Industry Profiles

April 21, 2021 •
As USPS founders, Congress treads water

Multi-colored envelopes

Significant reform is on the horizon, but hasn’t yet actually begun.

By George White, president, Greeting Card Association, and Rafe Morrissey, vice president of public affairs, Greeting Card Association

George White, president GCA
George White, president GCA

Nothing is ever as easy as it should be. When it comes to Congress enacting legislation to fix the USPS, no truer words could be spoken. It took 36 years to enact the only major piece of postal legislation after the 1970 Postal Reorganization Act, in 2006, so the fact that we continue to wait for Congress to fix the unintended consequences of that bill should not be too surprising.

Rafe Morrissey, vice president of public affairs, Greeting Card Association
Rafe Morrissey, vice president of public affairs, Greeting Card Association

Based on what the media has been reporting, it would be easy to think that the biggest problem facing the USPS is finding a way to replace Postmaster General Louis DeJoy. Many members of Congress certainly appear to think so.

Much of a recent hearing that was intended to consider legislative solutions instead focused on him. The narrative that began last summer is based on the notion that DeJoy had been brought in as a partisan plan to destroy the USPS, so as to keep it from effectively enabling a largely vote-by-mail election. It’s continued to simmer, with some Congresspeople urging the President to fire the entire USPS Board of Governors and install a new one that will remove DeJoy.

This would not only be an unprecedented (and legally questionable) politicization of the Board but more importantly, it misses the boat. It is as productive as arguing over who should be the captain of the Titanic after it has hit the iceberg.

The reality is that the USPS has hit several icebergs since Congress last passed major postal legislation in 2006. The invention of the iPhone, the 2008 recession and the COVID-19 pandemic have all exacerbated structural problems in the law that created unsustainable financial burdens to pre-fund USPS retiree healthcare expenses. Those unique obligations, imposed on no other Federal agency, led to the imposition of an unsustainable rate structure recently imposed by the USPS’s regulator and the degradation due to crumbling infrastructure. This became evident during the holiday season, when mail service collapsed due to an inability to process huge volumes of packages that the system could not handle.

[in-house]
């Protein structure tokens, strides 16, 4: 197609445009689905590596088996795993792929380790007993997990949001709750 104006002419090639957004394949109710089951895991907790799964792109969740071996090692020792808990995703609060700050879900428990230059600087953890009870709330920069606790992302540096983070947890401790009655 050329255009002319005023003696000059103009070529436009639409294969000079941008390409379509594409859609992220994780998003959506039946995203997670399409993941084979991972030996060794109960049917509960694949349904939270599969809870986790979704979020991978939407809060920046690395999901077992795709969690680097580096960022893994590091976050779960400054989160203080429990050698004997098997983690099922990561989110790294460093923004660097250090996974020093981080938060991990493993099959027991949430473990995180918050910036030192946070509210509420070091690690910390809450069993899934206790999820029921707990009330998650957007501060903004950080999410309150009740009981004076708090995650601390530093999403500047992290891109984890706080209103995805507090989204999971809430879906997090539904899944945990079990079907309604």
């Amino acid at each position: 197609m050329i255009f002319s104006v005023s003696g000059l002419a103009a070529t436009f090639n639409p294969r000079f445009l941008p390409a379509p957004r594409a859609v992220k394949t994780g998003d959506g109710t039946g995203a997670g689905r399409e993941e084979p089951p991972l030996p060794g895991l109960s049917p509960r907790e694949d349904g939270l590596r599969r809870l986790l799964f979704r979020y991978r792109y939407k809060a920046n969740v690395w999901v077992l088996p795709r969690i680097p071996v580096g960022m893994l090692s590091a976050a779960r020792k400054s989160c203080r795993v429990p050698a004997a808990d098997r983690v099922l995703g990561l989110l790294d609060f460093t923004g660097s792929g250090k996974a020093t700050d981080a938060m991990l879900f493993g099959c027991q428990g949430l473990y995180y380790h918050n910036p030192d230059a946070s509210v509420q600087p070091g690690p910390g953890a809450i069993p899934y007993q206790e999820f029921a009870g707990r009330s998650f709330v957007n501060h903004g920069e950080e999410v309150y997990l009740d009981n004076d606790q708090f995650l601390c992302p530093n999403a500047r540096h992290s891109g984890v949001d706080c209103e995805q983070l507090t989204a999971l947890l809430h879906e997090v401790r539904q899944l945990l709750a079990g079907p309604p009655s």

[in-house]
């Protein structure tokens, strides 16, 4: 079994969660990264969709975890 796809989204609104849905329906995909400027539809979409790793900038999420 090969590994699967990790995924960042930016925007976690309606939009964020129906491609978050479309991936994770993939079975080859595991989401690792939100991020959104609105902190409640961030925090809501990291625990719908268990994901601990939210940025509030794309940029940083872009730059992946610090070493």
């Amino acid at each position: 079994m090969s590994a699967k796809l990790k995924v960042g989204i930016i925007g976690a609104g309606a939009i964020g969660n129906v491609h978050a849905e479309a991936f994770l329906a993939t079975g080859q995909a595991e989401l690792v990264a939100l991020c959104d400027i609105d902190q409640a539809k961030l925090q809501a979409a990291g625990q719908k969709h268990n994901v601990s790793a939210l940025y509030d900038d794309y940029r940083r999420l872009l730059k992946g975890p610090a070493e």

Ironically, the only mail pieces the USPS handled well last year were ballots. The problems crippling the USPS predated DeJoy and will still exist in the event he is replaced, unless Congress does the tough work of passing legislation to address the structural financial problems it faces. To her credit, Representative Carolyn Maloney, chair of the House committee with jurisdiction over the Postal Service, has indicated that she wants to pass comprehensive postal reform legislation out of the House before the summer, and has made efforts to work with her Republican colleagues and Postmaster General DeJoy to negotiate a bill. A discussion draft circulated in recent weeks is encouraging, and reflects many key elements of a consensus approach that has been on the table for several years, but more of her colleagues need to focus on it to get it moving, and time is running short.

The Postal Regulatory Commission finalized a new rate-setting system that provides the USPS with the authority to dramatically increase stamp prices. Lacking any ability to fix the financial obligations Congress established, this could set up a rate structure that in theory can fulfill these obligations, but in reality will only drive more customers out of the system. The greeting card industry is all too aware of the negative impact of unaffordable rates, as card buyers endured the largest hike in the price of a first-class stamp in history in 2018, which reversed a multiyear growth trend of mailed greeting cards. There is no doubt that the Commission’s decision will produce the same result for all mail products if it is not changed by legislation.

Service is equally important. After the significant delays that occurred over the holiday season, restoring the confidence of customers in the system will be critical. The USPS board and Postmaster General DeJoy have embraced 6- and 7 day delivery as a critical competitive advantage. The greeting card industry has long recognized and promoted the value of 6-day service in maintaining the relevance and value needed to maintain mail volumes, but it too depends on financial restructuring that only Congress can achieve.

The USPS is a leaky ship but it can still be saved. For that to happen, the leaders of the House and Senate oversight committees must avoid allowing the recent, unwarranted politicization of the USPS to overtake the process, and instead accomplish the difficult but necessary task of bringing stakeholders to the table to identify needs and resolve differences to preserve consensus behind an approach. Ron Stroman, former Deputy Postmaster General and newly nominated candidate for the USPS Board of Governors, commented that this is the best opportunity in the last decade to pass comprehensive postal reform. The time is now for leaders in the House and Senate to take advantage of it.

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